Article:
Rebecca Kelly '21 carries leaf packs into stream

Bringing Life Back: Bucknell Researchers Work to Cure Impaired Pennsylvania Waterways

December 7, 2020

by Brooke Thames

Replenishing leaves in local streams can not only revitalize the habitat but may also help mitigate the steady flow of pollutants through the Susquehanna River. Photo by Emily Paine, Communications

Driving through the countryside of Central Pennsylvania, it's easy to see how essential farming and food production are to the state's industry. But those same leading enterprises that helped crown the Keystone State the "snack food capital of the world" have also caused notable damage to its natural landscape — especially the creeks and tributaries that flow through it.

Protecting those waterways has formed the core of Professor Matthew McTammany's biology and environmental studies & sciences work for nearly 20 years. And this fall, a team of Bucknell student researchers in McTammany's lab took experimental steps to restore these features by returning leaves to agricultural streams that have been deforested due to farming.

"When you take away trees that would normally be around the streams, you're removing one of the main food sources that organisms in these waterways live on, which is falling leaves. That, in combination with runoff from land development, causes frequent devastating events like toxic algal blooms," McTammany explains. "While we need farms, food processing sites and places for humans to live and work in general, we also need to minimize the impact of humans on healthy stream communities if we're going to preserve this wonderful landscape."

Jordan Isaacs '23 rakes leaves into stream

As a Presidential Fellow, Jordan Isaacs '23 assists the Buffalo Creek Watershed Alliance in monitoring the water chemistry of the tributary. Photo by Emily Paine, Communications

Central to that preservation are the Susquehanna River tributaries that form a primary freshwater source for the Chesapeake Bay, which has long suffered from oversaturation of sediments and fertilizers from agriculture. Replenishing leaves in local Pennsylvania streams can not only revitalize the habitat for pollution-sensitive dwellers like caddisflies and fungi, but may also help mitigate the steady flow of pollutants into the Chesapeake through absorption. "So any restoration we can do in our own backyard has the potential to reduce negative effects on a major East Coast river," McTammany says.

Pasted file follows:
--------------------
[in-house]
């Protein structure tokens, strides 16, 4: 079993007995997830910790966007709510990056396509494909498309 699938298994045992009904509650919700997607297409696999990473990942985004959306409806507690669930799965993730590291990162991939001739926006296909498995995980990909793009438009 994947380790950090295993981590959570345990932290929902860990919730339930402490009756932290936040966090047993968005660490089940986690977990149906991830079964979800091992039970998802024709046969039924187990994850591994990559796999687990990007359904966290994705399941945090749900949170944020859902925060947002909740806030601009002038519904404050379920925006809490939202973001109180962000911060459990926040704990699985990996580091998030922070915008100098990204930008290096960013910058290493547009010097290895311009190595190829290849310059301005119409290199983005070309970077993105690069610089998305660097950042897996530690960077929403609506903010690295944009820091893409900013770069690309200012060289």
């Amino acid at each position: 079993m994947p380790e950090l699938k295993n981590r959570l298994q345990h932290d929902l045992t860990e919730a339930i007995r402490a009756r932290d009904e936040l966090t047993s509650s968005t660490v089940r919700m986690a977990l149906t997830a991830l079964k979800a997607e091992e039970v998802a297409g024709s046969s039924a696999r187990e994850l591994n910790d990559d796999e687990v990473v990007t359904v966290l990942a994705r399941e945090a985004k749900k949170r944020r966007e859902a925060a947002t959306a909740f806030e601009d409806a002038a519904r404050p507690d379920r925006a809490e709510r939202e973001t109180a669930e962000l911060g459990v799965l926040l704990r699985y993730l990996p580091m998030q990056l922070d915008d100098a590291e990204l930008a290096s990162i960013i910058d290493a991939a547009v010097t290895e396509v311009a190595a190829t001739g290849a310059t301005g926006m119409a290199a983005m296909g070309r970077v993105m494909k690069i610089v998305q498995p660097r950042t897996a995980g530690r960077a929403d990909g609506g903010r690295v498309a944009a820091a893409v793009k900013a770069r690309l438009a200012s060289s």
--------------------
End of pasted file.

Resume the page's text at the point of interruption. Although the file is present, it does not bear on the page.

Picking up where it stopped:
The Bucknell project focuses on three watershed sites that are part of a Susquehanna River tributary called Buffalo Creek: an upstream section and downstream section that have both undergone light bank restoration, and a third portion largely untouched by land development that serves as a control.

To kick off the study, biology majors Rebecca Kelly '21 and Jordan Isaacs '23 filled and placed small mesh packs of red maple and white oak leaves in each stream. Every few weeks during the fall 2019 and spring 2020 semesters, the students returned the packs to the lab to glean data on leaf breakdown and ecology. Then, in late November, the team joined McTammany to deposit more than 300 pounds of fallen leaves from Bucknell's campus trees into the water. Further analysis of fresh leaf packs in the coming months will measure improvements in biodiversity and stream health, informing the next steps in the yearslong project.

Ultimately, the team foresees those findings will have implications stretching far beyond the banks of Buffalo Creek. Working in partnership with the Pennsylvania Fish and Boat Commission, NorthCentral Pennsylvania Conservancy and the Freshwater Research Institute at Susquehanna University, they hope their data can inform and guide restoration efforts throughout the state and in other agricultural regions.

Rebecca Kelly '21 nails leaf packs into streambed

Rebecca Kelly '21 says knowing her work has a meaningful impact is what she values most about research at Bucknell. Photo by Emily Paine, Communications

"It's awesome being able to take the skills and knowledge you gain in the lab and directly apply them in the local community," says Isaacs, who fell in love with biology through her high school's Envirothon program, an academic competition similar to Science Olympiad. "Restoration projects like these are so important in a world affected by climate change. And I feel like I'm getting a head start having done fieldwork so early on in college."

As a Presidential Fellow, Isaacs also assists the Buffalo Creek Watershed Alliance in monitoring the water chemistry of the tributary, alongside her work with McTammany. The chance to do on-the-ground research from her first semester was one of the main reasons she chose Bucknell.

For Kelly, who herself hails from a rural town in upstate New York, "the emphasis on fieldwork at Bucknell ensures that your research really means something," she says. "It feels like you're making a positive difference, which is so cool to me."


Bucknell's backyard is your real-world laboratory